Alignment by drugs
There are 591 distinct drugs used in the children’s hospital and 1210 in the general hospital. A total of 1185 drugs that were associated with at least one diagnosis in one of the two hospitals were used to align the drug-diagnosis associations in Fig. 3a. All drugs were divided into groups A to D (4 groups). Group A drugs were associated with diagnoses in the two hospitals, with associated diagnoses in the children’s hospital prevailing over those in the general hospital. Drugs in group B were mainly used in the children’s hospital and without associated diagnoses in the general hospital. Group C was similar to group A, but the associated diagnoses in the general hospital were dominant. Drugs in group D were only used in the general hospital.
The components of the different types of drugs based on the ATC category in drug groups A through D are presented in Fig. 3b. For group A, the anti-infectives and drugs related to the alimentary tract and metabolism were highlighted. The predominance of traditional Chinese medicine (TCM) in two distinct groups, group B and group D, shows that TCM still plays a very important role in all populations in China. Although most TCM does not have pediatric labeling, clinicians and parents like to seek TCM treatment if there are no drugs or if there are drugs with side effects that are not tolerated by children. A total of 50 (8.46%) types of TCM were used in the children’s hospital. Most of these types of TCM are in child-friendly forms, such as oral liquids or granules. In group C, the alimentary tract/metabolism-related drugs and antineoplastic/immunomodulating agents are highlighted. The relatively low rate of anti-infectives in group D also shows the differences in the disease spectrum between children and adults. Except for the relatively high incidence of infectious and parasitic diseases in the children’s hospital, the number one disease category in children is diseases of the respiratory system, which are usually also caused by infectious diseases.
Drug clusters under pediatric clinical conditions
During clustering of the drugs in the children’s hospital, the mean Jaccard index of each k-means clustering showed the highest value when k was set to 18. Then, we obtained 18 drug clusters from the 519 drugs used in the children’s hospital, as shown in Fig. 4. Cluster 13 is a special cluster that contains drugs that are not associated with any diagnosis and are not frequently used in clinical practice (the drug use volumes of each drug cluster are shown in Additional file 1: Figure S2). Cluster 18 contains drugs located in the densest part, in which drugs are difficult to discriminate due to their infrequent use and lack of association with many problems. The other 16 drug clusters were separated and used under particular clinical scenarios. Details about the kernel diagnoses of each drug cluster are shown in Additional file 1: Table S1. A website was developed to help in the exploration of these clusters. Please access http://kb4md.org:4000/peddrugcluster and select the cluster number on the webpage, which will show the distribution of the clustered drugs for all drugs, the hierarchical structure of the drugs in the cluster, the similarity of each drug, and the associated diagnosis codes and the ATC classes of this cluster.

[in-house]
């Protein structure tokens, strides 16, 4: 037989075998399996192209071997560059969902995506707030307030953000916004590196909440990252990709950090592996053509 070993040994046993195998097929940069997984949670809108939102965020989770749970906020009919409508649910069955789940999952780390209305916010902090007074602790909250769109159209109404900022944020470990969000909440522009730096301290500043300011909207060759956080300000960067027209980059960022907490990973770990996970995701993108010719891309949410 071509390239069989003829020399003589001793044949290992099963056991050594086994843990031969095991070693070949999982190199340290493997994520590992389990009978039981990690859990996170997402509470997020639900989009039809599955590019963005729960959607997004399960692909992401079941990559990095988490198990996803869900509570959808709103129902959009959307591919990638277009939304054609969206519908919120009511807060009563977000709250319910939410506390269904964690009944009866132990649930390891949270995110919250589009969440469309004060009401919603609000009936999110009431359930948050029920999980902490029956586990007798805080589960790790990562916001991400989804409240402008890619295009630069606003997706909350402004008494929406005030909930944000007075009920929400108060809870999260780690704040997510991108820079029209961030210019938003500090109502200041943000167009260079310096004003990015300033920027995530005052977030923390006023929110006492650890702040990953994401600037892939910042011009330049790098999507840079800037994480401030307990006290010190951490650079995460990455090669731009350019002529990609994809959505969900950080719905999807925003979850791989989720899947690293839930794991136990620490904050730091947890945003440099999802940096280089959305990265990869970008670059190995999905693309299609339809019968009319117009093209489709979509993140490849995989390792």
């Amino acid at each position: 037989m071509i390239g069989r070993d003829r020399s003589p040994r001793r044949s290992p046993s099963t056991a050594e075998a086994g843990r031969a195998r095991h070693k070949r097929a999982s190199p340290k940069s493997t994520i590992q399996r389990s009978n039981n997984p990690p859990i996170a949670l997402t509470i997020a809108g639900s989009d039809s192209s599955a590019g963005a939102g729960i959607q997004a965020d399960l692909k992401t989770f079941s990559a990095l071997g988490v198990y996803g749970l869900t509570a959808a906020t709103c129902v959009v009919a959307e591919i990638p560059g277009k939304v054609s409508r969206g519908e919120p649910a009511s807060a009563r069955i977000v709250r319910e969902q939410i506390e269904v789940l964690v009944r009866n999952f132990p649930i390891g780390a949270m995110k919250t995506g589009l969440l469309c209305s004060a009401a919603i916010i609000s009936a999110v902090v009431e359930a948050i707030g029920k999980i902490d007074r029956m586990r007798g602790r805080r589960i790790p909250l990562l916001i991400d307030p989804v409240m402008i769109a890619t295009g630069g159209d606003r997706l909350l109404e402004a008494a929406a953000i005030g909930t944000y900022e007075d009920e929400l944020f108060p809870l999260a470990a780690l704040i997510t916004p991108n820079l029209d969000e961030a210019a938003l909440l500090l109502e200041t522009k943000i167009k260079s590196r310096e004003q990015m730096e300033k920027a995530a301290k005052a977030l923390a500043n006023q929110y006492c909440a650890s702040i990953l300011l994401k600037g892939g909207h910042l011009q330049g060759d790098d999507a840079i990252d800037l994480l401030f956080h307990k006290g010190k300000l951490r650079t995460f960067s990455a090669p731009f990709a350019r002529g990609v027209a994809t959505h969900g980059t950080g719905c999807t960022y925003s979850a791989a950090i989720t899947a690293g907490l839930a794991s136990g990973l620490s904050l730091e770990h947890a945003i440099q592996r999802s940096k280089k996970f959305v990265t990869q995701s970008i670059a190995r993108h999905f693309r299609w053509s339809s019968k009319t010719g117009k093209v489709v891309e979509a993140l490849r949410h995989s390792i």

These 18 drug clusters were hierarchically clustered based on the distances between their kernel diagnosis codes (as shown in Fig. 4b). Clusters 6 and 16 are associated with acute lymphoblastic leukemia (ALL) and other cancers respectively. Clusters 9 and 11 are involved in the treatment of ALL-related infectious conditions and convalescence following problems. Clusters 1, 3 and 5 are all associated with diseases of the respiratory system. Cluster 5 focuses on pneumonia, cluster 1 focuses on acute upper respiratory infection, and cluster 3 focuses on other diseases of the upper respiratory tract. Clusters 2 and 15 are related to preterm and full-term newborn problems, respectively. Cluster 4 is related to diseases of the digestive system, such as chronic superficial gastritis. Cluster 8 is related to common pediatric surgery problems, such as adherent prepuce and acute appendicitis, which also belong to diseases of the digestive system. Clusters 7 and 12 focus on nephrotic syndrome and chronic kidney disease, respectively. Other clusters are relatively independent of each other. Cluster 10 is related to congenital heart diseases, and cluster 14 is related to cerebral contusions. Cluster 17 is specifically associated with epilepsy.